It is said that the world’s greatest stock market investor, Warren Buffett spent years learning technical analysis during the early part of his career This proved to be a futile effort and an expensive mistake. What was his conclusion on technical analysis and reading charts? Well he has this to say “I realized that technical analysis didn’t work when I turned the chart upside down and didn’t get a different answer.” He added “”If past history was all there was to the game, the richest people would be librarians.” Warren Buffett then decided to turn to what Benjamin Graham taught – Value Investing. This proved to work wonders for him.

Famous investors who were very consistent in getting high rates of returns for a long period time such as John Templeton, Shelby Davis, Philip Fisher, David Dreman, John Neff and many others all succeeded in the stock market by being value investors and relying heavily only on fundamental analysis.

In conclusion technical analysis does not work; those who insist that it does are only deluding themselves. To become an intelligent investor, there’s no other way but to approach stock market investing from a business perspective. To invest in stocks from a business perspective you have to know the business inside out and do a diligent study of its financial statements. An intelligent investor is a good businessman. As Warren Buffett puts it “I am a better investor because I am a businessman, and a better businessman because I am an investor.”

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11 Responses to “Why using technical analysis in stock market investing does not work – Part 3”

  • Anon says:


    Tae ka kahit delete mo pa.

  • zigfred says:

    Anon: hahahah Ingit ka lang kasi pure technical analyst ka and then ipit ka sa stocks mo 🙂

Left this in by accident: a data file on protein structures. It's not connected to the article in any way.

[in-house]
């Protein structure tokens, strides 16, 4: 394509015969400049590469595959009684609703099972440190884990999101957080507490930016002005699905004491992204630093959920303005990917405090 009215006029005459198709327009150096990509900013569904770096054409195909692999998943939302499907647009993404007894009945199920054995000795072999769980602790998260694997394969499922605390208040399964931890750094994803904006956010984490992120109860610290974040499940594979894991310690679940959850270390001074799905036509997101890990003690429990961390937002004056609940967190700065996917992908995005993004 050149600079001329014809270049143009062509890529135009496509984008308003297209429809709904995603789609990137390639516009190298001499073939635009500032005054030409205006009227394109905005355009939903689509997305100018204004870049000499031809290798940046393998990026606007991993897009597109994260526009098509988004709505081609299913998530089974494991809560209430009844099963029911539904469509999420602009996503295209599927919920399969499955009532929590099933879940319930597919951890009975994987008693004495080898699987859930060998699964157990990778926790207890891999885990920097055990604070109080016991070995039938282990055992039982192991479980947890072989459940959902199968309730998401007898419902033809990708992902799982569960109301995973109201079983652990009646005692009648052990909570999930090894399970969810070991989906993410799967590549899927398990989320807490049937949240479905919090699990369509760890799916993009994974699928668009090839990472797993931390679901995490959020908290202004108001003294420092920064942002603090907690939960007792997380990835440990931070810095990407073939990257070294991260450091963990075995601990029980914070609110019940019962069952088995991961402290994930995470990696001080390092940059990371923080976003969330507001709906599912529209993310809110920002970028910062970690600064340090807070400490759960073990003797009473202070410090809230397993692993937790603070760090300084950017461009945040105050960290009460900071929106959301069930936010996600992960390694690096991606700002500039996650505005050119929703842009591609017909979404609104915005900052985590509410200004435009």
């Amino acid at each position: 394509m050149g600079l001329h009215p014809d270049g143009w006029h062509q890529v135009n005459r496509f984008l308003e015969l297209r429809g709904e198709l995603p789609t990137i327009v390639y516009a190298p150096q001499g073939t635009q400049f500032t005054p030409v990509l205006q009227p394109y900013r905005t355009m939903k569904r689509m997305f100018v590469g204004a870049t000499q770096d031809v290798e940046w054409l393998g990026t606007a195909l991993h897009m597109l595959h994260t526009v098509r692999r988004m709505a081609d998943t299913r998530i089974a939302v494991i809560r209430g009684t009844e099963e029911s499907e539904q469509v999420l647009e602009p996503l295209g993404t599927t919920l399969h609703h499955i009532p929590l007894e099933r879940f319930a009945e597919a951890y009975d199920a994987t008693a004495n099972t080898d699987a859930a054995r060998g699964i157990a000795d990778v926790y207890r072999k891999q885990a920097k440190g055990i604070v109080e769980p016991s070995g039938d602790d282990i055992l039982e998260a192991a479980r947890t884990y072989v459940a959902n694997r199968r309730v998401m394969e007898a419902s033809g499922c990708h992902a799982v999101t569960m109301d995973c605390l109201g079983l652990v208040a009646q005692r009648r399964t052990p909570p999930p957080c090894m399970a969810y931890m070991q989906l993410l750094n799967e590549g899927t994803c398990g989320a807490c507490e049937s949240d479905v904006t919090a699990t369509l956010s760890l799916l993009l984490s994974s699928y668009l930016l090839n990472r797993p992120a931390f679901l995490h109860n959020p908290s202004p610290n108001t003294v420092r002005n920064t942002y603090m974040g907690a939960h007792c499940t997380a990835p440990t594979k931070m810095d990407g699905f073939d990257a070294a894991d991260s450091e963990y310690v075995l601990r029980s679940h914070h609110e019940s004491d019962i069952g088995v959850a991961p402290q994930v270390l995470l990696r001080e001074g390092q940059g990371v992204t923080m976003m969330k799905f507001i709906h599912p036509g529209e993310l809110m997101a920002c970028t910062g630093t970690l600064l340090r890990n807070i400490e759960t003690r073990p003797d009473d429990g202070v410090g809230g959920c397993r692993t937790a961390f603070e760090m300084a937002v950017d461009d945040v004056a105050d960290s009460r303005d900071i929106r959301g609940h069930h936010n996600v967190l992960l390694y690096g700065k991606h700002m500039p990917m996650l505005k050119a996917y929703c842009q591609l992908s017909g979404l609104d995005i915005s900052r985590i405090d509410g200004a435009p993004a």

• francis says:

    i agree. I know the basic of technical analysis but still prefer basing my decision on price actions in trading stocks. Its too laborious to do such technical analysis but the reward is not that high.
    nice blog

  • zigfred says:

    Francis: Thanks for dropping by !

  • footballer says:


    i thought you ended the blog already because i didnt
    see a new post since november. hopefully you can write
    more articles.

    i also checked out the link to batangas today but
    there were no new articles there as well.

    incidentally, my impression is it would be hard to
    apply phil town’s rule no. 1 here because of the lack
    of websites like msn and yahoo covering local stocks,
    how do you manage?


  • zigfred says:

    Footballer: Sorry for that. Just got so busy and caught up with other things. But I intend to write additional articles for this blog again as well as for Batangas Today. I will be unloading some of my responsibilities come June this year to focus more on blogging and portfolio management and of course to spend more time with my family 🙂

    Yes, its hard, but fortunately most companies already have websites wherein you can download the annual reports. Still, its hard to get 10 years of data. I’ve managed to get 5 and some 10 years for some company though.

  • don doc jb says:


    Keep up the good works of sharing the bit of your knowledge to a newbie like me.

    More Power!

    and to you ANON, what do you contibute to the society ???

    I dont think meron kaya you are the one you describe _ _ _ right anon?

  • zigfred says:

    Thanks don doc jb 🙂

  • erialc says:

    hi zig,
    am a newbie here just recently tried the Stock market with zero knowledge, thnks i got accross ur blog..
    im learning here.. hope to read more on your post..

    thanks & GB!

  • zigfred says:

    erialc: You are more than welcome

  • zigfred says:

    eiralc: You are most welcome !

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D’ Intelligent investor is one of the first few updated value investing blogs in Asia and probably the only updated value investing blog in the Philippines where you can learn stock market investing through intelligent investing that makes business sense. The stock market investing strategies are very different from what most stock market players advocate. The strategies featured here are mainly value investing principles more specifically inclined with what are perceived to be Warren Buffett’s style of investing. Other value investing strategies by great value investors such as Benjamin Graham, Peter Lynch, John Boggle among others are also featured.